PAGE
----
OPEN HOUSE 2012: The Video

For those who couldn’t attend, here’s two nights of recording combined into an eight minute clip:

Little Mountain Open House Jan 26 & 28 2012 from David Vaisbord on Vimeo.

Don’t forget to send your feedback to the city on line until FEBRUARY 10, 2012.
Check the Little Mountain site at Vancouver Planning for images of information boards presented at the Open Houses. Click on THIS LINK to got to ONLINE SURVEY.

Canal St East side - Little Mountain models

Canal St West side - Little Mountain models

A Tower Concentration in proposed development

Note: Click on the images to enlarge; then, click on “Full Size is 1440×1080” caption to go to maximum dimensions.

Little Mountain development at 37th and Ontario

Little Mountain development at 33rd and Ontario

Important to remember that an estimated 700 cars per hour will exit and enter from the site at rush hours, the traffic you see in this photo is the average flow at approx. 2am Sunday nights. A neighbour who works in childcare asked me yesterday, if the amenities, such as daycare, for preschool and after-school care especially, are in place for a development of this size? As a member of the Advisory Committee who has been to every meeting, I answered no. She has promised to attend a meeting.

Here’s a brief quote, as we contemplate the future of Vancouver, from a sociologist, named Robert Park:

“The city is man’s most consistent and, on the whole, his most successful
attempt to remake the world he lives in, more after his heart’s desire. The
city is the world which man created; it is the world in which he is
therefore condemned to live. Thus indirectly, without a clear sense of the
nature of his task, in remaking the city, man has remade himself.”

If you want to know more about cities and neoliberalism here’s a link to an interesting talk given by economist David Harvey in 2007 titled:
Neoliberalism and the City.

The Little Mountain Project

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One thought on “OPEN HOUSE 2012: The Video

  1. Thanks again David for all your documentary work here- great compilation and timeline of this entire process.

    I attended the Jan 28th open house (and previous ones), and managed to talk with James Cheng for about 10 minutes. He told me a few interesting things:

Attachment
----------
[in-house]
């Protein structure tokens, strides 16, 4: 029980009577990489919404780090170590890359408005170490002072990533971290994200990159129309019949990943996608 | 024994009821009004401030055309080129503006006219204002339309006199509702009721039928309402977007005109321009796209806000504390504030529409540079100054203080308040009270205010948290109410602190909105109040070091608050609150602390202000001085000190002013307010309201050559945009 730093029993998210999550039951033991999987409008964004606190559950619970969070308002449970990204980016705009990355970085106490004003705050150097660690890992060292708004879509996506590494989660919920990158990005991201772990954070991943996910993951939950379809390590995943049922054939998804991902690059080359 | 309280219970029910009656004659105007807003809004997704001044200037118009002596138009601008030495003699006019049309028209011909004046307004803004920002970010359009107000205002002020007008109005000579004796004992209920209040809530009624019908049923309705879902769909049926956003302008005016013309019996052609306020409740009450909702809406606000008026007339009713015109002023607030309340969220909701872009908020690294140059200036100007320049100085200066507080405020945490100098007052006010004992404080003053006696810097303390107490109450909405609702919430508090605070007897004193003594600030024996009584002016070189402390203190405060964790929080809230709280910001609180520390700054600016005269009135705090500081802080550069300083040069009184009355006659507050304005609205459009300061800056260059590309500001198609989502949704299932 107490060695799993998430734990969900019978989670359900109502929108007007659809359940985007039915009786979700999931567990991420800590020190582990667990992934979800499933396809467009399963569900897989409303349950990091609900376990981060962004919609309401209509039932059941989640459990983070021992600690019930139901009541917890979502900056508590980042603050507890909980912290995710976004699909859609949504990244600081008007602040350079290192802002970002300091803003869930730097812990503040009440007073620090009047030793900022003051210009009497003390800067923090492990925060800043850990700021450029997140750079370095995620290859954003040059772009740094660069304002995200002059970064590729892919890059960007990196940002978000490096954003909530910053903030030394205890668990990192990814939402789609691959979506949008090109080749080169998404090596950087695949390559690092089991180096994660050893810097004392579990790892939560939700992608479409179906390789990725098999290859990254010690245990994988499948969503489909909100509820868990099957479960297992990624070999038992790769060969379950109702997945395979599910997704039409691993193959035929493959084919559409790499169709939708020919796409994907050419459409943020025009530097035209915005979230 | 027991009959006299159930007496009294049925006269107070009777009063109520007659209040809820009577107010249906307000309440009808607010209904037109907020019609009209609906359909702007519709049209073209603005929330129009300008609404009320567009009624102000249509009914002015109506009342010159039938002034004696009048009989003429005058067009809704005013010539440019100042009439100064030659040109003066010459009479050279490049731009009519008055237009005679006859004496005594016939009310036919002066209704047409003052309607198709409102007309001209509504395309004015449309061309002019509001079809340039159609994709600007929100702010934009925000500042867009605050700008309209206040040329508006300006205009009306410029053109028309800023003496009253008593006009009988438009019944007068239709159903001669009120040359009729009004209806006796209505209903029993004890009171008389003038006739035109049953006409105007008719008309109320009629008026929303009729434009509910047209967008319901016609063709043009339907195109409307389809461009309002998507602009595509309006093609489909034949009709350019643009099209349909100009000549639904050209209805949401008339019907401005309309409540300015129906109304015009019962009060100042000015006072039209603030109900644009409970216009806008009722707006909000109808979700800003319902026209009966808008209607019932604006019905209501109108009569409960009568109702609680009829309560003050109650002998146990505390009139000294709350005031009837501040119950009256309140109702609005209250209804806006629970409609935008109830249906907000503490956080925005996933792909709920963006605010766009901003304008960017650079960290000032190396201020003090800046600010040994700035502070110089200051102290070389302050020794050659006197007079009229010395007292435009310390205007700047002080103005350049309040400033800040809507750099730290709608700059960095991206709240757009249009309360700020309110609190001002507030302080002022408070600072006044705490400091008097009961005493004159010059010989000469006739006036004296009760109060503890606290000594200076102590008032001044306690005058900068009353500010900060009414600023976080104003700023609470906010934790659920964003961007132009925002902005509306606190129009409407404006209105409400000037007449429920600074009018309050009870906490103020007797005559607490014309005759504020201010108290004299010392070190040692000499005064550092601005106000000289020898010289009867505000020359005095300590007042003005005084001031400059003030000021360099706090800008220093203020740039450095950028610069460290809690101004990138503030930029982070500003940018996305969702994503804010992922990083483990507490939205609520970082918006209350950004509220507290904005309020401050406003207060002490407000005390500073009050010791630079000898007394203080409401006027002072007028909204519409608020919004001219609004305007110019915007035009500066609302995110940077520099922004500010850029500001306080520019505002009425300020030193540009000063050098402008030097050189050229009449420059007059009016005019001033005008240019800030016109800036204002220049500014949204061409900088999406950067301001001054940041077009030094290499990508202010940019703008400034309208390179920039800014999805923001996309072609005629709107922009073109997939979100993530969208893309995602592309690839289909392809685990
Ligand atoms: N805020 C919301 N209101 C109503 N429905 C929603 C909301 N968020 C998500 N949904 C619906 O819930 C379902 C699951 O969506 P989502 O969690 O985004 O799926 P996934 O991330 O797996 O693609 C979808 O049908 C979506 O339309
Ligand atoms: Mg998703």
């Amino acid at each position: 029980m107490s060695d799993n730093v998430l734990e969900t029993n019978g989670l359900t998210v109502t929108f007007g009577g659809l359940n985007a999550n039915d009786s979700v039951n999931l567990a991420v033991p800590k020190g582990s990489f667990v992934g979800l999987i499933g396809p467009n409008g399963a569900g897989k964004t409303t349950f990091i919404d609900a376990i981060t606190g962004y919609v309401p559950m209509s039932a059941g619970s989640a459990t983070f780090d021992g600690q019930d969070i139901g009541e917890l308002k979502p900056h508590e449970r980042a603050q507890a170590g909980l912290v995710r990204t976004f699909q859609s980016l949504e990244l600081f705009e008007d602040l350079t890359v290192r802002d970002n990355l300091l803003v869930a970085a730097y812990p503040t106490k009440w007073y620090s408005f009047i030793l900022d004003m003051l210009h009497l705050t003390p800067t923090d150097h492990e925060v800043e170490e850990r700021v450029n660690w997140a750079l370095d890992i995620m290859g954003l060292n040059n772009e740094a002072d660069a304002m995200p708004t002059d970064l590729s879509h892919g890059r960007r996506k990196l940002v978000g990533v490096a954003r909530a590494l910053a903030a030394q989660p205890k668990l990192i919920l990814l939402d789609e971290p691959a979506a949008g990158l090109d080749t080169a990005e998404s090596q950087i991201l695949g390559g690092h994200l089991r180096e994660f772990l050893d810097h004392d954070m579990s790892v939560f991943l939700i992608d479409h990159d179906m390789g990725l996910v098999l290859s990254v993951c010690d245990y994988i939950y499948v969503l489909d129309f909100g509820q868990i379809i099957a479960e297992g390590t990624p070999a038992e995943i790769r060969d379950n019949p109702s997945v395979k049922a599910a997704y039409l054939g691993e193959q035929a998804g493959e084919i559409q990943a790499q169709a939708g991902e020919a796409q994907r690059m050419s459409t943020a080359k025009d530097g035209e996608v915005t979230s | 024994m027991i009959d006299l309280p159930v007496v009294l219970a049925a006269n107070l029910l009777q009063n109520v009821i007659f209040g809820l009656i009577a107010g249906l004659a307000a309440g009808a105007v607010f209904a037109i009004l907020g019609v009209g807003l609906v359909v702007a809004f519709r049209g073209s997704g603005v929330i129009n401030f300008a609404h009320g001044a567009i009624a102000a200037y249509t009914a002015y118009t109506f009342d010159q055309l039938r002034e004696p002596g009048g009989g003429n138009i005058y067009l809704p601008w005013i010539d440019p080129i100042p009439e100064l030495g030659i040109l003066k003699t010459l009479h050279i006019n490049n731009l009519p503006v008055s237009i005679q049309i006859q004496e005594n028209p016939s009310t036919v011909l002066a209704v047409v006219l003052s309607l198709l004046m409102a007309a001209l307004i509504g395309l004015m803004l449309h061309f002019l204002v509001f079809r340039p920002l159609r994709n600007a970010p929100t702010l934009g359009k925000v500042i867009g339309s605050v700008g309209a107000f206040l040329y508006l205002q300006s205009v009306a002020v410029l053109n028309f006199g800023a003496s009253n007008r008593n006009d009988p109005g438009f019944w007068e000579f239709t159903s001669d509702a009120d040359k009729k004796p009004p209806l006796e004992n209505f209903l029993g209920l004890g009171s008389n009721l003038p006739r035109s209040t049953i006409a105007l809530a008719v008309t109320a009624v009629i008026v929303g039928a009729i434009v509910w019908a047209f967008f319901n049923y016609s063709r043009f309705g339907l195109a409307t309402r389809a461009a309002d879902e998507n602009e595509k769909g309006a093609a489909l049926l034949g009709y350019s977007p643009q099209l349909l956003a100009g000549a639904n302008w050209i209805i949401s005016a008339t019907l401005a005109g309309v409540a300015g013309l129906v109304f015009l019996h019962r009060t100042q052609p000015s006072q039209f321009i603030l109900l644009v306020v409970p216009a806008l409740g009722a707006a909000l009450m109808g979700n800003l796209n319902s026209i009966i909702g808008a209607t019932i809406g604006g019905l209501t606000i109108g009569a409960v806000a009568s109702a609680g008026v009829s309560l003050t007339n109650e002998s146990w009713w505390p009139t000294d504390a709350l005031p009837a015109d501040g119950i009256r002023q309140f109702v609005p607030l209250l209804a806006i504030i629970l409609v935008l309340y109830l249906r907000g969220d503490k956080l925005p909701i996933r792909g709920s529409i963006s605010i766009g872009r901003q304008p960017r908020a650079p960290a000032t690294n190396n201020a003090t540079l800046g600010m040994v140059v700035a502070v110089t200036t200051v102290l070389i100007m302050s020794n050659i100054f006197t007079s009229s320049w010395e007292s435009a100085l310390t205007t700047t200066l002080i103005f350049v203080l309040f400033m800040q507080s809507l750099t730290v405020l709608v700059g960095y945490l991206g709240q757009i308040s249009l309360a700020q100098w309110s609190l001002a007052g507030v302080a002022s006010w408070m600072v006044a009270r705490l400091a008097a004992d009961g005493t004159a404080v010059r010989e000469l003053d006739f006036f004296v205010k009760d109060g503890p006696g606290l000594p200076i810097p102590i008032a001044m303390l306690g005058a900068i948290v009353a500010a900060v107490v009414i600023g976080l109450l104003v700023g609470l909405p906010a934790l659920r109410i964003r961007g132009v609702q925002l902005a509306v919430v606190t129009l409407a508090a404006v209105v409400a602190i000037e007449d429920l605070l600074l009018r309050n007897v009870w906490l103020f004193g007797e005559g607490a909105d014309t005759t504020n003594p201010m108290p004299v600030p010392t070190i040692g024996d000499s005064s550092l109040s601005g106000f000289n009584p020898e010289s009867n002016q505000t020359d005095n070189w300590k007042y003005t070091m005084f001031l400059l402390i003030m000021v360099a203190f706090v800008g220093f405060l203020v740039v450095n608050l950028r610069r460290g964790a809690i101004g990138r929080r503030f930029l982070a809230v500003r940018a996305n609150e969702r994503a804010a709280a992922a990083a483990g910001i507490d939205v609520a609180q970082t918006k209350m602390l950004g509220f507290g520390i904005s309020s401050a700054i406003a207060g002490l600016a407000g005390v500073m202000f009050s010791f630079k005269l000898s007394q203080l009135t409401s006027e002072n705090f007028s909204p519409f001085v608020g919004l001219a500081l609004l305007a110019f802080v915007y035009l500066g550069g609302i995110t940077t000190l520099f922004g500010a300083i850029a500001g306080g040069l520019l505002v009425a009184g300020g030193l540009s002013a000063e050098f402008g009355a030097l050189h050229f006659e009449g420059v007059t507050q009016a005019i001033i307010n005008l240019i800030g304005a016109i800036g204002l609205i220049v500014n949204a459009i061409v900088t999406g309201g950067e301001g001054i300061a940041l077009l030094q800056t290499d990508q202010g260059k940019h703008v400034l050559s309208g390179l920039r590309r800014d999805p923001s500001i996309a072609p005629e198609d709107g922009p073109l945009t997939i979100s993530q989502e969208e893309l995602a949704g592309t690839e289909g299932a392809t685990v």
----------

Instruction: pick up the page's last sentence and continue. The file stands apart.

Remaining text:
-The much higher density and building heights have nothing to do with profit.
    -The community input/process to date indicated we all wanted these densities/heights.
    -Arbutus Walk type of densities and heights were never feasible or in the picture.

    So just a few things that we get mis- or disinformed about regularly, in my opinion.

    There seems to be a common comment from those who attended these and previous open houses. Yes- go higher than 4 storeys if it helps. Yes- put in 4-6 or even 8 storey buildings. If all the density increases helps pay for more social housing (here and elsewhere) and the developer gets their profit then go ahead.

    The previous open houses, with multiple proposal models from 1.45FSR to 3.25FSR, seemed to indicate they would go down the middle at something like 2.5FSR and 4-8 storeys. In fact, the feedback compiled on the City’s website shows that most were in favor of 4 storeys only, some 4-6, some 6-8, but little above that. Also, most respondents indicated that, beyond FSR of 2.5, many of the Principles for building variety, neighbourhood transition, views, and sun/shadowing are not met. In spite of this, Holborn comes with an even more dense proposal and claims this is what the people asked for.

    City of Vancouver feedback source:

    Well, the first point about this not being about profit should be a red flag. On that note, the sale price of this transaction (yet to be completed) should be made public, since it will involve major rezoning, and, is the only way to check the figures, which is what Ned Jacobs’ group is tasked with doing.

    I ask that people follow this site (, and check out Ned Jacobs’ and Michael Gellar’s blogs/updates from time to time. I think these 3 sources will be the only open and objective sources of information.

    Thanks- and keep up the great work!

    PS: And thanks for showing video of the architect trying to blame this community process on delaying the social housing tenants’ return to their homes. That delay was created by tearing down the buildings prematurely, not by the review process. And the community adamantly wanted this tear down stopped- again documented by your site.

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